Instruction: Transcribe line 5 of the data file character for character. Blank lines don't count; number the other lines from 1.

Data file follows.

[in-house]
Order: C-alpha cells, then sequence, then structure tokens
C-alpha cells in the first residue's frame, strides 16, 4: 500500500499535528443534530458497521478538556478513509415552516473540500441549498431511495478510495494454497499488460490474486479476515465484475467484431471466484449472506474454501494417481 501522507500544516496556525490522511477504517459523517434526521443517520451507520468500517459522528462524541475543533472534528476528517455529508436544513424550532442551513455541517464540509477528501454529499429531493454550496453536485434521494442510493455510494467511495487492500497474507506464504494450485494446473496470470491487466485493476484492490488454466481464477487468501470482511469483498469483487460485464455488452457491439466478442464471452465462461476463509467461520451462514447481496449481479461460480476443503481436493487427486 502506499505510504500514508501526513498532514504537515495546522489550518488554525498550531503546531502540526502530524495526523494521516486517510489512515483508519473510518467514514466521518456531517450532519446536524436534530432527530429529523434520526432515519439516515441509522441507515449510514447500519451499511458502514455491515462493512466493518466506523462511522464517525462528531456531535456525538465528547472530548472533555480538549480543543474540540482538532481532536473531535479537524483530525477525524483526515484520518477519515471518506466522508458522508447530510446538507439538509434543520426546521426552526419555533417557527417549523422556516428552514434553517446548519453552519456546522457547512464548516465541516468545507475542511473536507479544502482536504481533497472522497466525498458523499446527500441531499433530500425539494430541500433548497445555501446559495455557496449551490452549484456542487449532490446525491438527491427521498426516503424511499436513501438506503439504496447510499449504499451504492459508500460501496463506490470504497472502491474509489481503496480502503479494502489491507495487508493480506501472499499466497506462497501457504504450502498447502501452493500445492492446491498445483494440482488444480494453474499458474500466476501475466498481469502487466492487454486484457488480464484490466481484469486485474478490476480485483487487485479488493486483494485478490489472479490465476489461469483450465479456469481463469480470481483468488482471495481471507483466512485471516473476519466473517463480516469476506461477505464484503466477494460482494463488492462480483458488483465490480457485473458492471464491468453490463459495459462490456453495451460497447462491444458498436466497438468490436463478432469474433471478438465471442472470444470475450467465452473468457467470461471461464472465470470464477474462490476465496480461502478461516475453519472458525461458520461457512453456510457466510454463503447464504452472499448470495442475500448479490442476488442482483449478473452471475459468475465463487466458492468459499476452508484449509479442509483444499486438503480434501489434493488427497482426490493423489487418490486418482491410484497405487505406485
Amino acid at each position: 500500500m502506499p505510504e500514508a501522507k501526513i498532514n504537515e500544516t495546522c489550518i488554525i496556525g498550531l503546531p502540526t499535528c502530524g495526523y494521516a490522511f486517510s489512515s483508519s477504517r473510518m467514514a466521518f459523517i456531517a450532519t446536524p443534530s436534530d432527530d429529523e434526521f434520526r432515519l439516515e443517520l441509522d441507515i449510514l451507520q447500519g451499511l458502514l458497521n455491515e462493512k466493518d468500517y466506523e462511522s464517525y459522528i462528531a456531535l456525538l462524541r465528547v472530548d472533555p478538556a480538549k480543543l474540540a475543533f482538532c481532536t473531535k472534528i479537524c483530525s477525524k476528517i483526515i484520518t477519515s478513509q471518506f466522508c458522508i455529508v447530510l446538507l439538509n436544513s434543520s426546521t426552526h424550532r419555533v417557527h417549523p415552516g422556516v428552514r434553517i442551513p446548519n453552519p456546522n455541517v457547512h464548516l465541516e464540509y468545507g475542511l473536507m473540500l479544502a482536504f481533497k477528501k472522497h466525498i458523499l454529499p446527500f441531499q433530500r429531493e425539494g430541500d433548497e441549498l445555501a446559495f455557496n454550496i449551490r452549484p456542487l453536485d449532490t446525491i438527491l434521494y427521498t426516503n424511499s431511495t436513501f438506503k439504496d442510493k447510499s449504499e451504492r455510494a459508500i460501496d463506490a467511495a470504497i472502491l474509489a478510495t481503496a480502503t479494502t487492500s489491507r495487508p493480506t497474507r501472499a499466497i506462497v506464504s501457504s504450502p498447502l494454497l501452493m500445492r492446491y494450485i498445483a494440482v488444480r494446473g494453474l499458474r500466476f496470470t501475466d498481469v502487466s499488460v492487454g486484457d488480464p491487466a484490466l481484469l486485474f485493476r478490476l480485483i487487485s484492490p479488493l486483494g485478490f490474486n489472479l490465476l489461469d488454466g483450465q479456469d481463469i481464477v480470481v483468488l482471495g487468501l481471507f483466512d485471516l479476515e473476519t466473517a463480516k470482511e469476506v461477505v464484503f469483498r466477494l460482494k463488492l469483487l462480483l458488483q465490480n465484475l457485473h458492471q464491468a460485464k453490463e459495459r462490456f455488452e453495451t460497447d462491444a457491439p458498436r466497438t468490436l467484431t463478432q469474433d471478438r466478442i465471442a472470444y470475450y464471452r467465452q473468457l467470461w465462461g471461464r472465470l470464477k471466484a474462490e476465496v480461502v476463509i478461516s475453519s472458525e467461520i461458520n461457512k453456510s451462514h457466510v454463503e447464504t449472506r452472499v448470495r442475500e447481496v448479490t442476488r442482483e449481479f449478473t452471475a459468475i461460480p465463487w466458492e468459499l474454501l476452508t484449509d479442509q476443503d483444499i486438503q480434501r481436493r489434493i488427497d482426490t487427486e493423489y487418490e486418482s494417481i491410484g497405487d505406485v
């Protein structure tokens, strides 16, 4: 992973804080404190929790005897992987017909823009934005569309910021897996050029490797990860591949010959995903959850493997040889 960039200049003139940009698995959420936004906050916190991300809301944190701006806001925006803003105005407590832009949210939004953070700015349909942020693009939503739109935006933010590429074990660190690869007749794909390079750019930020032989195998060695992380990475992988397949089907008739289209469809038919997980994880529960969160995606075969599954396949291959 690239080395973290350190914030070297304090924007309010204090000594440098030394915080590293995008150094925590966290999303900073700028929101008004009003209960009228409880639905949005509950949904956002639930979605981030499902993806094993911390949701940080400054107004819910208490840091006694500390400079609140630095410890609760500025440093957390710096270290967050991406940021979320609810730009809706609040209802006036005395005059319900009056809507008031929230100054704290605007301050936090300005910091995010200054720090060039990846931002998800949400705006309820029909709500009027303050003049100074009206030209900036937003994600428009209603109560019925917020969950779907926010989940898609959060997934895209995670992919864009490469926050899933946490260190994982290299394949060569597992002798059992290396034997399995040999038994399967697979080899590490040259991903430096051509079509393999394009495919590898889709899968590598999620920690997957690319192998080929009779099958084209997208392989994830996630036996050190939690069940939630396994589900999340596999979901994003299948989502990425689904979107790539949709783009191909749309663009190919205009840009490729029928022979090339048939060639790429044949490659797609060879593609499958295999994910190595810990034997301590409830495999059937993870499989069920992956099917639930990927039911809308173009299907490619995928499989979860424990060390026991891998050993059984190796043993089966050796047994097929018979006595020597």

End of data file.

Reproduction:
């Protein structure tokens, strides 16, 4: 992973804080404190929790005897992987017909823009934005569309910021897996050029490797990860591949010959995903959850493997040889 960039200049003139940009698995959420936004906050916190991300809301944190701006806001925006803003105005407590832009949210939004953070700015349909942020693009939503739109935006933010590429074990660190690869007749794909390079750019930020032989195998060695992380990475992988397949089907008739289209469809038919997980994880529960969160995606075969599954396949291959 690239080395973290350190914030070297304090924007309010204090000594440098030394915080590293995008150094925590966290999303900073700028929101008004009003209960009228409880639905949005509950949904956002639930979605981030499902993806094993911390949701940080400054107004819910208490840091006694500390400079609140630095410890609760500025440093957390710096270290967050991406940021979320609810730009809706609040209802006036005395005059319900009056809507008031929230100054704290605007301050936090300005910091995010200054720090060039990846931002998800949400705006309820029909709500009027303050003049100074009206030209900036937003994600428009209603109560019925917020969950779907926010989940898609959060997934895209995670992919864009490469926050899933946490260190994982290299394949060569597992002798059992290396034997399995040999038994399967697979080899590490040259991903430096051509079509393999394009495919590898889709899968590598999620920690997957690319192998080929009779099958084209997208392989994830996630036996050190939690069940939630396994589900999340596999979901994003299948989502990425689904979107790539949709783009191909749309663009190919205009840009490729029928022979090339048939060639790429044949490659797609060879593609499958295999994910190595810990034997301590409830495999059937993870499989069920992956099917639930990927039911809308173009299907490619995928499989979860424990060390026991891998050993059984190796043993089966050796047994097929018979006595020597």